“Thayer has to remind the engineers of the Equilateral’s purpose and fundamental principles. If the figure is forced to conform to the Egyptian landscape, the astronomers of Mars will be placed in the same difficult position as their colleagues on Earth: unable to convince parochial skeptics that the markings on the distant planetary surface are the work of sentient beings.
It’s the disregard of the natural landscape that proves man’s intelligence.”
Clearly, we’re not in 2013 anymore. Ken Kalfus’ Equilateral is set in 1894, where British astronomer Sanford Thayer has spent several years working toward the construction of a massive equilateral triangle in Egypt. Thayer has come to believe that the triangle has the ability to communicate with living beings on Mars if completed and set aflame on a specific date, allowing the planets to properly align.
Equilateral is a fascinating study of time, place and purpose. While the blend of science, math and hint of sci-fi are enough to make for an interesting plot on their own, it is the historical commentary that will catch and pull you in. With delicate precision, Kalfus is able to travel back in time and piece together phrases offensive enough to come from a colonial-minded 19th century man. I found myself highlighting line after line, in awe of this story so opposite our politically correct world.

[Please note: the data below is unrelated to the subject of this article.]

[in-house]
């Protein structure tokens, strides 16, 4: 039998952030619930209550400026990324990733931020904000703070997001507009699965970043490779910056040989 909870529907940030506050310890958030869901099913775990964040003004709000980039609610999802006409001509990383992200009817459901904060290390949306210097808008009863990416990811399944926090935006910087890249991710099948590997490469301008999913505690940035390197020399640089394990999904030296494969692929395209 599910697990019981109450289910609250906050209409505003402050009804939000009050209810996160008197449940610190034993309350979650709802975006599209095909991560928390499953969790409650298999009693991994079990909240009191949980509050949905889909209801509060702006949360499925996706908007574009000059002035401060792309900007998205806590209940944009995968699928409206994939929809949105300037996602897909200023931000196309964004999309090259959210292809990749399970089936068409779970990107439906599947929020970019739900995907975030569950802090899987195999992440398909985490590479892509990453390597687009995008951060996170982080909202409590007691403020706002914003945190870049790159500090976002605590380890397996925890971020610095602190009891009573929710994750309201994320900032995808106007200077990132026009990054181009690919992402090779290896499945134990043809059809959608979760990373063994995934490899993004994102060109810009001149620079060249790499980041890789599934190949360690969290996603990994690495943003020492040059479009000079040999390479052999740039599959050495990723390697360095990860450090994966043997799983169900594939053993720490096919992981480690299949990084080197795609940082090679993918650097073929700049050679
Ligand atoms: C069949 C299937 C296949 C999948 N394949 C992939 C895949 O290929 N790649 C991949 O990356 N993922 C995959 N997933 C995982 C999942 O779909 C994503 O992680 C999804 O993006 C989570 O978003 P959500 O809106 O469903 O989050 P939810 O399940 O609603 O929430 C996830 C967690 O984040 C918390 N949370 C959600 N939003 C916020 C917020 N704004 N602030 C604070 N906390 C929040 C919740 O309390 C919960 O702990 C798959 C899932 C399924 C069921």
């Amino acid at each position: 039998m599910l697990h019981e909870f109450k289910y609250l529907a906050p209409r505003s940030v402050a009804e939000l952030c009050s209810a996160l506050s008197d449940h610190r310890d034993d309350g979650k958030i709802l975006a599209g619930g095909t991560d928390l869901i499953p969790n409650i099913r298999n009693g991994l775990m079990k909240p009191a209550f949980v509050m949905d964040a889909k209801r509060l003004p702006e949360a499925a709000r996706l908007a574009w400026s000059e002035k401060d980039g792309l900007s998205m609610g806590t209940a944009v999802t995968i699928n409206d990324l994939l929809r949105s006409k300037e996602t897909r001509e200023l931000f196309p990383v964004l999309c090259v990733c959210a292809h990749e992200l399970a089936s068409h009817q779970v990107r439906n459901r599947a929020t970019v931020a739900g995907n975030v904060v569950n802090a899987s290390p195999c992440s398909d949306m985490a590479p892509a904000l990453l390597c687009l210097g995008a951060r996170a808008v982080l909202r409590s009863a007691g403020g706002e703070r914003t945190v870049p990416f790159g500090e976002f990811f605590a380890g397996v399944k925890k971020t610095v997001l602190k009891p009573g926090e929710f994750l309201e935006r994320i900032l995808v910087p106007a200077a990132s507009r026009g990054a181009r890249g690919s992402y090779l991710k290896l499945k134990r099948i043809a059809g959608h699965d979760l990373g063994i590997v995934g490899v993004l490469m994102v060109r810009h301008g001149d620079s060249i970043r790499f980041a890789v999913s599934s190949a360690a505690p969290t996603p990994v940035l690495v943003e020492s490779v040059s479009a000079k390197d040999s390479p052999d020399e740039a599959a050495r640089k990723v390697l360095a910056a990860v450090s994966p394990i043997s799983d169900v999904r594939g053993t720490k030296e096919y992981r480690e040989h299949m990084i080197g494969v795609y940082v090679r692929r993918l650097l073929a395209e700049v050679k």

I’m not sure if it’s the cover’s fantastic design or the time period combined with the focus on astronomy, but early in the novel I made a connection to French filmmaker Georges Méliès and had a hard time letting go. I pictured the rest of the book as this hand colored fantasy, edited with camera tricks and illusion. It was perfect. Can we get a director to make this happen?
Equilateral has much to offer to so many different readers; brilliant writing, math and science notes, a telescope into history. It’s unlike anything I’ve ever read and deserves to be picked up by as many people as possible.
Andrew Ervin posted a great interview with Ken Kalfus on the Tin House Blog that goes a little deeper into some of the book’s themes.